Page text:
PNNL researchers used a new method for fingerprinting the sources of rainfall changes in tropical circulations. This new method was applied to the Asian Summer Monsoon (ASM) in DOE’s Energy Exascale Earth System Model.
By using the new reservoir storage-area depth dataset, PNNL researchers were able to improve surface temperature simulation for ~70% of validated reservoirs compared to using simplified reservoir geometry as in previously available models.
A team of researchers, including PNNL scientists, used 13 years of data to develop an automated algorithm that identifies seven different cloud types at the Atmospheric Radiation Measurement (ARM) site in the U.S. Southern Great Plains.
PNNL researchers performed and analyzed a large set of sensitivity experiments carried out with the Energy Exascale Earth System Model (E3SM) atmosphere model to identify implementations of a technique called nudging.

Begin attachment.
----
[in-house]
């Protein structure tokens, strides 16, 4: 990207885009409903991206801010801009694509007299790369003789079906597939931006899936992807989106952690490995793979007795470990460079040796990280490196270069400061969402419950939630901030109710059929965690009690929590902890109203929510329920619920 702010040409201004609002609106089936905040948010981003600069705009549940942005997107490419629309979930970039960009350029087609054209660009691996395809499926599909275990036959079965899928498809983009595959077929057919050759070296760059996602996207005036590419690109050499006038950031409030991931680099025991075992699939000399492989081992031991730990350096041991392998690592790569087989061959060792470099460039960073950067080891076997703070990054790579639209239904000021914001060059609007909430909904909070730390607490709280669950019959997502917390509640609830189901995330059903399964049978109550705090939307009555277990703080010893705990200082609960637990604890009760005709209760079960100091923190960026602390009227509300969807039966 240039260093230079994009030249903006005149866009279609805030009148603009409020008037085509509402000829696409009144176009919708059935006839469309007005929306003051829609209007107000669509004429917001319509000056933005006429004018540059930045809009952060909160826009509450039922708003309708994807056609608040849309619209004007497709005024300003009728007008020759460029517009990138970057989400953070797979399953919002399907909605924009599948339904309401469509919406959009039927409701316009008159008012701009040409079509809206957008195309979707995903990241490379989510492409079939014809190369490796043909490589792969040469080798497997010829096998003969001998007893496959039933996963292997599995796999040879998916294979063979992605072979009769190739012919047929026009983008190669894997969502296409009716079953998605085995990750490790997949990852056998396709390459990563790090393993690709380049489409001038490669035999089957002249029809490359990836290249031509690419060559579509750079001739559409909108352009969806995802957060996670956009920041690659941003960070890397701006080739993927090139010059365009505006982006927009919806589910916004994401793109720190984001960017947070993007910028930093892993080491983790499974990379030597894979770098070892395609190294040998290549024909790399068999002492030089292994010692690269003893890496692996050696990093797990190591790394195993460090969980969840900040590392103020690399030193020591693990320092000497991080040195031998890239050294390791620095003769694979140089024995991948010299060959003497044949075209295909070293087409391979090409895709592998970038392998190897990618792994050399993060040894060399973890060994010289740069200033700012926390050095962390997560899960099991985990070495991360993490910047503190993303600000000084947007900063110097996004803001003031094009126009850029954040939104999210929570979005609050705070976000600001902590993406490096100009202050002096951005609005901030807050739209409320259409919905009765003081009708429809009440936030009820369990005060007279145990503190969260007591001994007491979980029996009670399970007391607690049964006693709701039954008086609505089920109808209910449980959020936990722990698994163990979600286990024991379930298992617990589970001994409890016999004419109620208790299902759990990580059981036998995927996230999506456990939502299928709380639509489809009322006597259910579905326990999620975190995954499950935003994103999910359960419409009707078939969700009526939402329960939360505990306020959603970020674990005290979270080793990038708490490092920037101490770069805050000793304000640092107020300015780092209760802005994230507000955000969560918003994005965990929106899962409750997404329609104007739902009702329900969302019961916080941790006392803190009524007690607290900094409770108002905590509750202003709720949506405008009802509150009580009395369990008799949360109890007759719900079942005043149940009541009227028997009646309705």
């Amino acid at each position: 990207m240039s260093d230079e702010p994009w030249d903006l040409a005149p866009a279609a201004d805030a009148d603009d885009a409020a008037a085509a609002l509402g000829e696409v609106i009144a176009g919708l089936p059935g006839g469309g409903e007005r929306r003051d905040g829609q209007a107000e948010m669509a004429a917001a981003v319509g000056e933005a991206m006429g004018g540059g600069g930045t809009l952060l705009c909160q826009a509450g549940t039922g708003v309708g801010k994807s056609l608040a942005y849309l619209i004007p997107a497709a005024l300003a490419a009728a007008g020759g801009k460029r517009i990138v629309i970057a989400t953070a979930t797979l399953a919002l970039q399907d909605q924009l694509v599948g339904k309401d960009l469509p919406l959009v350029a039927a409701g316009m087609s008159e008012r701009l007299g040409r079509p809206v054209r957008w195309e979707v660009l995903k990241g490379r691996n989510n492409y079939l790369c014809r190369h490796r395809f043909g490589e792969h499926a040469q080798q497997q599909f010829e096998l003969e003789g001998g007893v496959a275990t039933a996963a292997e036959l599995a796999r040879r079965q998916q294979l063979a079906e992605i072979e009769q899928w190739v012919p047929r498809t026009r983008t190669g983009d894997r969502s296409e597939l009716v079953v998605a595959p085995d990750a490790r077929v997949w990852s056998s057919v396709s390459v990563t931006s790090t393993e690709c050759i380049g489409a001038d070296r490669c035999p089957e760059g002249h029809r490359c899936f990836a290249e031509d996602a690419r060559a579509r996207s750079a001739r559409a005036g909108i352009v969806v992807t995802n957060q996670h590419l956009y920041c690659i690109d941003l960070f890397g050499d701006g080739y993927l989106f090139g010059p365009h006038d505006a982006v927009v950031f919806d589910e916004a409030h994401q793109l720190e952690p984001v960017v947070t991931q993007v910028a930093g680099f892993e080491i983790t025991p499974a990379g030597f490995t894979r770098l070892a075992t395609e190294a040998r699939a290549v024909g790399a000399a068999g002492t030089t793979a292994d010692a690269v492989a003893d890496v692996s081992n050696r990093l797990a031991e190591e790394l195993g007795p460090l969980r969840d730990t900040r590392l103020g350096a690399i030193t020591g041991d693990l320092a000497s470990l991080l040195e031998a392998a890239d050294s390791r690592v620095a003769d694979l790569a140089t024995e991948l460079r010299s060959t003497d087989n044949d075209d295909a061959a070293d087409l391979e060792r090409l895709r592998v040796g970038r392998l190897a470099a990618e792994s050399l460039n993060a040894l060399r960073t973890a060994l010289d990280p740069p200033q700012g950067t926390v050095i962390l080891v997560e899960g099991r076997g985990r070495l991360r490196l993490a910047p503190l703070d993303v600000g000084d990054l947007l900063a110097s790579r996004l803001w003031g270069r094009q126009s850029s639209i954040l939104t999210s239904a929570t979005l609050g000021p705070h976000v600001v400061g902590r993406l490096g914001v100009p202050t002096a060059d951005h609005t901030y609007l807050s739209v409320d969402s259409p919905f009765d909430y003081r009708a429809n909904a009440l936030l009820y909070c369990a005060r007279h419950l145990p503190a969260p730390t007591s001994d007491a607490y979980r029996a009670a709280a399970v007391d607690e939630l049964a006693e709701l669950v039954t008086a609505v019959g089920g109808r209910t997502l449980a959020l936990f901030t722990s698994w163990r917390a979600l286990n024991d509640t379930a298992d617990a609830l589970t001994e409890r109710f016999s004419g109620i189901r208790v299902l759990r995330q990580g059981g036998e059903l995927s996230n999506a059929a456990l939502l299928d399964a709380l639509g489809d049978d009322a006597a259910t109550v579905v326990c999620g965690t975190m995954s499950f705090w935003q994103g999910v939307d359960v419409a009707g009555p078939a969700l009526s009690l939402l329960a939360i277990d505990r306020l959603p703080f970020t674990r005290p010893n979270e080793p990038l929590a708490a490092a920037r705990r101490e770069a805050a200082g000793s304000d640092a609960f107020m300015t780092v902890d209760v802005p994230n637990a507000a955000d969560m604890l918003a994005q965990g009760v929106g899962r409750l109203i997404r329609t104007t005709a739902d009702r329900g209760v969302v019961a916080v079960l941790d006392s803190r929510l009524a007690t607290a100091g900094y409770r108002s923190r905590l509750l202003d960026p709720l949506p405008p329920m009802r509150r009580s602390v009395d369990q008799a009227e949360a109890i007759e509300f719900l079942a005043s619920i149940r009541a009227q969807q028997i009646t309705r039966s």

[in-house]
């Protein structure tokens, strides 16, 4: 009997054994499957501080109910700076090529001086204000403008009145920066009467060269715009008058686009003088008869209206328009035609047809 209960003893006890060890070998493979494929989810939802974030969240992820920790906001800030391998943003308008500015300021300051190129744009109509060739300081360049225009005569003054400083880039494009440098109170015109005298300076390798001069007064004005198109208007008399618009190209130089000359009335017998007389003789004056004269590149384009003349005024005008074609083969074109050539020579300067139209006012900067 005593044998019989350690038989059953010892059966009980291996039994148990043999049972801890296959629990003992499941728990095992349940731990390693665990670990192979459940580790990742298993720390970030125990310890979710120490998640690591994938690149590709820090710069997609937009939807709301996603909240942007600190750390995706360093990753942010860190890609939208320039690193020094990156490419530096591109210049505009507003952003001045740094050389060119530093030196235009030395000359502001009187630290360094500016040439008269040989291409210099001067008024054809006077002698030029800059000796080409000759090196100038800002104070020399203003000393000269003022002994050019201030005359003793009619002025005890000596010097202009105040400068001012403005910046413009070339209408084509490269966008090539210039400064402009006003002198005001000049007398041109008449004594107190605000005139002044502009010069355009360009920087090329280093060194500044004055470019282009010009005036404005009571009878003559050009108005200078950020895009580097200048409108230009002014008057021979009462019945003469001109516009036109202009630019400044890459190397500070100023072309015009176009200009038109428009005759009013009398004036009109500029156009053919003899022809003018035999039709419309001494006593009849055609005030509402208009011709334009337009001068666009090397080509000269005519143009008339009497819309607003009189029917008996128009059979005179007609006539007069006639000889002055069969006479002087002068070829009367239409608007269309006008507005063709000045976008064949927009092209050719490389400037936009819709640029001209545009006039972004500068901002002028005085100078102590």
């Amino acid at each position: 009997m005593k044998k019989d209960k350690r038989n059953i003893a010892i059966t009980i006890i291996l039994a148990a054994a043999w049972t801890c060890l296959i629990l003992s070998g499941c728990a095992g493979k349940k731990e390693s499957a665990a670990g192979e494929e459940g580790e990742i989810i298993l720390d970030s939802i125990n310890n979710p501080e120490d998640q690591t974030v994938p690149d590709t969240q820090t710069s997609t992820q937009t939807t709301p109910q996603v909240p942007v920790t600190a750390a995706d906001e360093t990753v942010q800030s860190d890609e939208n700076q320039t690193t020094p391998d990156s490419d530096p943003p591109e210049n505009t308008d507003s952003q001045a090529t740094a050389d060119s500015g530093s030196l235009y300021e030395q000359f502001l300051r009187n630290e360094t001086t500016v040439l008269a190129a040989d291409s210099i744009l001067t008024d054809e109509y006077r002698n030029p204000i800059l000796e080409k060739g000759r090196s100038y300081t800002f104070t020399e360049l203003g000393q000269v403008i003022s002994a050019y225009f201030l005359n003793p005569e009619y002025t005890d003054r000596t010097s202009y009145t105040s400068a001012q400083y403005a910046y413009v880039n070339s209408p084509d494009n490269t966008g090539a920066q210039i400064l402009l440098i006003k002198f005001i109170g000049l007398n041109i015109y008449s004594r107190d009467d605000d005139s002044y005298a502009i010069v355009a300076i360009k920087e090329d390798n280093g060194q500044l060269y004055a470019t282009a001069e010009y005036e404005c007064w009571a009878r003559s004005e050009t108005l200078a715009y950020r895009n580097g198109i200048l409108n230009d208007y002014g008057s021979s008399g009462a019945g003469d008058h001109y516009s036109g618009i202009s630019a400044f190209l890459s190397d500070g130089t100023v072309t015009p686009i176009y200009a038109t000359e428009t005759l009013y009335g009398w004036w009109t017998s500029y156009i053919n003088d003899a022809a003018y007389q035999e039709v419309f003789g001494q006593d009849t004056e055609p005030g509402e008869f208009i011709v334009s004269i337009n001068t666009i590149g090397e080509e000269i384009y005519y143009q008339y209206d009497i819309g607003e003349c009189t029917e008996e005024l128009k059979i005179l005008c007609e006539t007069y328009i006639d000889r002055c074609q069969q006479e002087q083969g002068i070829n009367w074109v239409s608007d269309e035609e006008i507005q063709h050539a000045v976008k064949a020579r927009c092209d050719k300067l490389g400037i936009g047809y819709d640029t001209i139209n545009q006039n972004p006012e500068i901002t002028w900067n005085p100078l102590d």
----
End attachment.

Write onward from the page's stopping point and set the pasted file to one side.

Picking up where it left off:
A research team, led by scientists at PNNL, analyzed aerosols’ physical, chemical, and optical properties collected by a suite of airborne instruments during winter as part of a year-long measurement campaign in Cape Cod, Massachusetts.
This research provides the first description of incremental water-electricity resilience in the U.S. that considers multiple scales of system inter-dependencies and associated ranges of system decision making.
This research addresses two topics that are not well understood in literature: the interplay between organic linkers and substrates during MOF crystallization, as well as the mechanisms that control heterostructure formation in solutions.
Cloud and precipitation characteristics observed by the Global Precipitation Measurement spaceborne radar allowed researchers to establish, for the first time, a global map of mesoscale convective systems in mid- and high-latitude regions.
As the planet has warmed during recent history, summer sea ice extent has been decreasing in the Arctic but expanding in the Antarctic at modest but significant rates. This study helps explain why the hemispheres are behaving differently.
A new version of the E3SM Atmosphere Model (EAM) has been released to the community. This study provides an overview of the model and the science behind it, describing advances made to address E3SM science challenges.